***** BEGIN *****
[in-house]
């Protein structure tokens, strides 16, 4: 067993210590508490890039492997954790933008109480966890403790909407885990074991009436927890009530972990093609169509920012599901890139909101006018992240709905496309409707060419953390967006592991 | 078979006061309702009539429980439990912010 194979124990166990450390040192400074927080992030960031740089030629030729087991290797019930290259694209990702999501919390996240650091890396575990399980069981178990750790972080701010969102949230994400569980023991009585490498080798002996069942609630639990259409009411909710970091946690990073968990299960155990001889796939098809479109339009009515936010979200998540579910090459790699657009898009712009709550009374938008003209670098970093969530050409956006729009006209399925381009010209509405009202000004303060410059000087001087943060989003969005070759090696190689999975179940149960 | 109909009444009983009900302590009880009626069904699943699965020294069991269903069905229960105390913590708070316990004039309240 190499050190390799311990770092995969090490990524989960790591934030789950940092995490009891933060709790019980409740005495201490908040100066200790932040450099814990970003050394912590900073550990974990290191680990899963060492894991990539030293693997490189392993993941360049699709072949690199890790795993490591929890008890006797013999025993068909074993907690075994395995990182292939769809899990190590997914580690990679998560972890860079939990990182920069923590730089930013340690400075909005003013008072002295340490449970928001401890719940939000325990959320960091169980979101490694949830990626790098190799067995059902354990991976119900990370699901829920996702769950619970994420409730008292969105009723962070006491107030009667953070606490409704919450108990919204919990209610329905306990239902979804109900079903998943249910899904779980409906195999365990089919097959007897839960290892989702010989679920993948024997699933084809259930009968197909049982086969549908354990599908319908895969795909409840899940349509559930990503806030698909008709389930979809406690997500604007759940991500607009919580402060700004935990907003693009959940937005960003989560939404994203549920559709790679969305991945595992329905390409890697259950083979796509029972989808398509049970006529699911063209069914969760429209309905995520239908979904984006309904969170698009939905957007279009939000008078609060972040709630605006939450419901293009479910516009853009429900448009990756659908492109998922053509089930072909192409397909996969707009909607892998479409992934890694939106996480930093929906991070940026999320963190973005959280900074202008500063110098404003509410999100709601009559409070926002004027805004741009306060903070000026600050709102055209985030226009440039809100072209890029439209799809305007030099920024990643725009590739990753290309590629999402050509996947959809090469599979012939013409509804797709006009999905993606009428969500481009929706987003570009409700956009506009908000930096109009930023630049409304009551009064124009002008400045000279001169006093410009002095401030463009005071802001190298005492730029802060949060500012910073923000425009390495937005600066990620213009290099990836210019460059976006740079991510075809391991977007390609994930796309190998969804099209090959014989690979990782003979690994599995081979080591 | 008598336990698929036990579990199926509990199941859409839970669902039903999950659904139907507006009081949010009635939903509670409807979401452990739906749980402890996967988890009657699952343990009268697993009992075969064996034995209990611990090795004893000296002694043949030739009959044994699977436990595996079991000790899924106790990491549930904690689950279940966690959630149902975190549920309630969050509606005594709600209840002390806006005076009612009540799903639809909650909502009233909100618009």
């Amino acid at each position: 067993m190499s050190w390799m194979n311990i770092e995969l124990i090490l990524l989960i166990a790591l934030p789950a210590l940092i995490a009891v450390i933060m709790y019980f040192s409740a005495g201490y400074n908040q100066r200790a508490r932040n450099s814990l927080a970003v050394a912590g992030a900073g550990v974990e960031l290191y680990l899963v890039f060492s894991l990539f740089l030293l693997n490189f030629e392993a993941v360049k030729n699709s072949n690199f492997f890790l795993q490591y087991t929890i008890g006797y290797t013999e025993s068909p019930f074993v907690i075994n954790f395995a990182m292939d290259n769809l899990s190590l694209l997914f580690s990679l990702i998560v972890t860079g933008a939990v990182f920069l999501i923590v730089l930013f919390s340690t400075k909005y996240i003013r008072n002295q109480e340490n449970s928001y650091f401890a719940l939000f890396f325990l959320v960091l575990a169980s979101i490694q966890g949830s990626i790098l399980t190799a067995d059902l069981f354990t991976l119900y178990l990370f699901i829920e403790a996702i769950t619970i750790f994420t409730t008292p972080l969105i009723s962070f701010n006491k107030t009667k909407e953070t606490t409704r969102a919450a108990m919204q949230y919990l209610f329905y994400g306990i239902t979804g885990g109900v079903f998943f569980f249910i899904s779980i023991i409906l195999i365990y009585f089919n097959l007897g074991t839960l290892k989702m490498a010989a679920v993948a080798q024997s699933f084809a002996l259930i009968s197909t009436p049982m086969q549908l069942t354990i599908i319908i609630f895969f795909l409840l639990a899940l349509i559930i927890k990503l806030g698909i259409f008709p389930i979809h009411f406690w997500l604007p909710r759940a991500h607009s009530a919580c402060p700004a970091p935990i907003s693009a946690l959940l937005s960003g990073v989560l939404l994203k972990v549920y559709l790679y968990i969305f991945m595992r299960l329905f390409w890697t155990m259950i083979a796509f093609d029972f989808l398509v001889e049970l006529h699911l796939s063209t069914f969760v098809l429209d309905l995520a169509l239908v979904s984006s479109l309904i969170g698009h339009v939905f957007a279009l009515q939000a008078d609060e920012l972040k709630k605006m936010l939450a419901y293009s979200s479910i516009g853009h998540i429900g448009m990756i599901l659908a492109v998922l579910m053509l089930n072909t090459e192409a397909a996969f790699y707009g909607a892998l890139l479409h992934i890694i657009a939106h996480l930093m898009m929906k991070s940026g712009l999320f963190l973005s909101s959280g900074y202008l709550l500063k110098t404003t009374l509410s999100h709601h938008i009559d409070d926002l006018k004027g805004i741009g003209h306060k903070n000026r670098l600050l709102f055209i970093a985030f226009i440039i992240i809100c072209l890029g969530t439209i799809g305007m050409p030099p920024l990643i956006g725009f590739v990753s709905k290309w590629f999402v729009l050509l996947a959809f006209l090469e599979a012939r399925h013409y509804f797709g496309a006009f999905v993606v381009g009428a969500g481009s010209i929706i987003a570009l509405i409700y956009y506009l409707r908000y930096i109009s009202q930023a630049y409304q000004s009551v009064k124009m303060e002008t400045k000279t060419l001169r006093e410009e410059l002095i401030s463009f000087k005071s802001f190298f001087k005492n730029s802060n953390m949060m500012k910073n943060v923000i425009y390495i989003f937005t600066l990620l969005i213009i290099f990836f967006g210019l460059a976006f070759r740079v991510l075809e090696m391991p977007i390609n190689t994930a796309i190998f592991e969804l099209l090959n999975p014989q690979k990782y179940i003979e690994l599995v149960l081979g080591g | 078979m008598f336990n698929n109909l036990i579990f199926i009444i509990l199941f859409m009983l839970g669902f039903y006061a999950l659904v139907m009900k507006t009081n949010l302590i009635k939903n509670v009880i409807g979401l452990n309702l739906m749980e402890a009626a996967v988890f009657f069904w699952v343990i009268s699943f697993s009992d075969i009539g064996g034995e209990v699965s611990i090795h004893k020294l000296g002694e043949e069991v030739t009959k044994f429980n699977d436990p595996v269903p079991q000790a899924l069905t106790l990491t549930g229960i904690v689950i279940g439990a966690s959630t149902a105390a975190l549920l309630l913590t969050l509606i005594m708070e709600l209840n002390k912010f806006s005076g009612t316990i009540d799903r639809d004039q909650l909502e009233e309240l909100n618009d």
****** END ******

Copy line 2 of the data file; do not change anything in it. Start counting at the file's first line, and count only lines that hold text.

């Protein structure tokens, strides 16, 4: 067993210590508490890039492997954790933008109480966890403790909407885990074991009436927890009530972990093609169509920012599901890139909101006018992240709905496309409707060419953390967006592991 | 078979006061309702009539429980439990912010 194979124990166990450390040192400074927080992030960031740089030629030729087991290797019930290259694209990702999501919390996240650091890396575990399980069981178990750790972080701010969102949230994400569980023991009585490498080798002996069942609630639990259409009411909710970091946690990073968990299960155990001889796939098809479109339009009515936010979200998540579910090459790699657009898009712009709550009374938008003209670098970093969530050409956006729009006209399925381009010209509405009202000004303060410059000087001087943060989003969005070759090696190689999975179940149960 | 109909009444009983009900302590009880009626069904699943699965020294069991269903069905229960105390913590708070316990004039309240 190499050190390799311990770092995969090490990524989960790591934030789950940092995490009891933060709790019980409740005495201490908040100066200790932040450099814990970003050394912590900073550990974990290191680990899963060492894991990539030293693997490189392993993941360049699709072949690199890790795993490591929890008890006797013999025993068909074993907690075994395995990182292939769809899990190590997914580690990679998560972890860079939990990182920069923590730089930013340690400075909005003013008072002295340490449970928001401890719940939000325990959320960091169980979101490694949830990626790098190799067995059902354990991976119900990370699901829920996702769950619970994420409730008292969105009723962070006491107030009667953070606490409704919450108990919204919990209610329905306990239902979804109900079903998943249910899904779980409906195999365990089919097959007897839960290892989702010989679920993948024997699933084809259930009968197909049982086969549908354990599908319908895969795909409840899940349509559930990503806030698909008709389930979809406690997500604007759940991500607009919580402060700004935990907003693009959940937005960003989560939404994203549920559709790679969305991945595992329905390409890697259950083979796509029972989808398509049970006529699911063209069914969760429209309905995520239908979904984006309904969170698009939905957007279009939000008078609060972040709630605006939450419901293009479910516009853009429900448009990756659908492109998922053509089930072909192409397909996969707009909607892998479409992934890694939106996480930093929906991070940026999320963190973005959280900074202008500063110098404003509410999100709601009559409070926002004027805004741009306060903070000026600050709102055209985030226009440039809100072209890029439209799809305007030099920024990643725009590739990753290309590629999402050509996947959809090469599979012939013409509804797709006009999905993606009428969500481009929706987003570009409700956009506009908000930096109009930023630049409304009551009064124009002008400045000279001169006093410009002095401030463009005071802001190298005492730029802060949060500012910073923000425009390495937005600066990620213009290099990836210019460059976006740079991510075809391991977007390609994930796309190998969804099209090959014989690979990782003979690994599995081979080591 | 008598336990698929036990579990199926509990199941859409839970669902039903999950659904139907507006009081949010009635939903509670409807979401452990739906749980402890996967988890009657699952343990009268697993009992075969064996034995209990611990090795004893000296002694043949030739009959044994699977436990595996079991000790899924106790990491549930904690689950279940966690959630149902975190549920309630969050509606005594709600209840002390806006005076009612009540799903639809909650909502009233909100618009």